NEXT100 provides an in-depth look at the intersection of the clean energy business and the environment. It focuses on trends in green technology, policy and the Earth’s climate that will most impact the energy industry and our customers over the next 100 years–PG&E’s second century in operation.
NEXT100 is written and edited by Jonathan Marshall, with contributions from colleagues at PG&E. Postings on NEXT100 represent the opinions of the authors and do not necessarily reflect the official position of PG&E.
Wind Energy to the Rescue
Last month, clean, inexpensive wind energy helped major parts of the country cope with soaring demand for electricity as the “polar vortex” sent temperatures plunging across the Midwest and East Coast.
New Numbers Confirm PG&E’s Energy Among the Cleanest in Nation
PG&E remains one of the cleanest electric utilities in the country, based on new figures made available by The Climate Registry, a non-profit registry of greenhouse gas emissions for North America. PG&E’s carbon dioxide emissions rate was approximately 30 percent below the California average and about one-third of the national utility average in 2012.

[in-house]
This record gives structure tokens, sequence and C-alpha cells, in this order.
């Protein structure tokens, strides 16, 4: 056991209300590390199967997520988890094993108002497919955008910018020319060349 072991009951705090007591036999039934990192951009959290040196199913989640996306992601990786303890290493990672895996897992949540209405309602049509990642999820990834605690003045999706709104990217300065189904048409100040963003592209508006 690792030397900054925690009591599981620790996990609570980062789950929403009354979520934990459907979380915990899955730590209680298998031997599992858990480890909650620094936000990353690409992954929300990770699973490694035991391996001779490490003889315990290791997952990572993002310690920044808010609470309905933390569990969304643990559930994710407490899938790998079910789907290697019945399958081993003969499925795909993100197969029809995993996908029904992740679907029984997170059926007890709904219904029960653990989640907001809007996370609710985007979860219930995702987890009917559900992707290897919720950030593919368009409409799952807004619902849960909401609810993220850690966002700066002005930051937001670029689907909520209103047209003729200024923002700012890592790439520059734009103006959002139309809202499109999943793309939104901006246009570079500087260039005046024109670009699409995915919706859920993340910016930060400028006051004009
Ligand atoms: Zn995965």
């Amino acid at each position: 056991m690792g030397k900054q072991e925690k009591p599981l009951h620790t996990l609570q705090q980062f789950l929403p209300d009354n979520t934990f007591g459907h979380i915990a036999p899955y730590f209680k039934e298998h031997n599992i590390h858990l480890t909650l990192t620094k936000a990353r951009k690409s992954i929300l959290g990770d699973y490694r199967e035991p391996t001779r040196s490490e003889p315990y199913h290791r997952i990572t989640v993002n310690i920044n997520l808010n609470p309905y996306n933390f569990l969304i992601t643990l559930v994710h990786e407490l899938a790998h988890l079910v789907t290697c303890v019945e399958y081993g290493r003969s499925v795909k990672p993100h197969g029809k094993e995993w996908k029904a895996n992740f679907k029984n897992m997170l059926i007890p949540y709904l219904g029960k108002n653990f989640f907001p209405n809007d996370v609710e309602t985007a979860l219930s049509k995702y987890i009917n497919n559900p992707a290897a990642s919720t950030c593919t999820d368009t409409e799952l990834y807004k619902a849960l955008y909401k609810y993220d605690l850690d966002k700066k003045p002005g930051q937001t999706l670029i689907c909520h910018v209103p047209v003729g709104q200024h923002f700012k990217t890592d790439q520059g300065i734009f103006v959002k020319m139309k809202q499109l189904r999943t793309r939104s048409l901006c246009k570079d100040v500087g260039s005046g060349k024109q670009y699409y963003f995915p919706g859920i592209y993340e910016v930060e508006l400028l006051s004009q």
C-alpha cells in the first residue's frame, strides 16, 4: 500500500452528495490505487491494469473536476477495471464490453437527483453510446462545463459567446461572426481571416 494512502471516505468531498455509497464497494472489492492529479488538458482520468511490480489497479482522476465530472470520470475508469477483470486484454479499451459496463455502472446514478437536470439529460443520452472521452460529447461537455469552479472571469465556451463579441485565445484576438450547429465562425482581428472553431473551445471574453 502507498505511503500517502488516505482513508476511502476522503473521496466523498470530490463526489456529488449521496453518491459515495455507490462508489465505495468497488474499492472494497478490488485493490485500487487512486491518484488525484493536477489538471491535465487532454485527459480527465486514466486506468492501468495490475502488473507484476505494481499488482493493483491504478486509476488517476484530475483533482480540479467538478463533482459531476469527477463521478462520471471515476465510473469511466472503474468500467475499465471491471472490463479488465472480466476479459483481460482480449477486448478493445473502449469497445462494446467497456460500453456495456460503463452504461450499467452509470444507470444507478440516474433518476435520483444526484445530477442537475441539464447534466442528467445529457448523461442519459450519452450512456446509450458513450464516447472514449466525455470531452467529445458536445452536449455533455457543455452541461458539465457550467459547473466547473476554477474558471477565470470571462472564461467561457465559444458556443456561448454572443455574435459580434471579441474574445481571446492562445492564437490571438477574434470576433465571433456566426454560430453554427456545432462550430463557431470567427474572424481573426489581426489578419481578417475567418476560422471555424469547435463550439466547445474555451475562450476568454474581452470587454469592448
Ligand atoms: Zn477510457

How PG&E Helps Unlock the Potential of Energy Efficiency
PG&E, along with other California utilities, is in the forefront of creative efforts overcome hidden financing barriers that discourage many customers from making sensible investments in energy-efficient technology that could save them money and benefit the environment.
PG&E, Other Utilities Test Hot Water Heaters as Virtual Grid Batteries
Energy storage — the so-called “holy grail” application that can potentially support power grid reliability, balance out the swings of wind and solar energy, and so much more. And, as Jonathan Marshall writes in his NEXT100 blog, with the right technology, something as mundane as hot water heaters can serve this function.
PG&E Offering New Rebates for Solar Water Heating
PG&E is helping promote solar water heating by offering residential and business incentives for new solar thermal installations—mostly for supplementing traditional gas-fired water heaters, but also for new uses such as commercial space or process heating and even for solar cooling.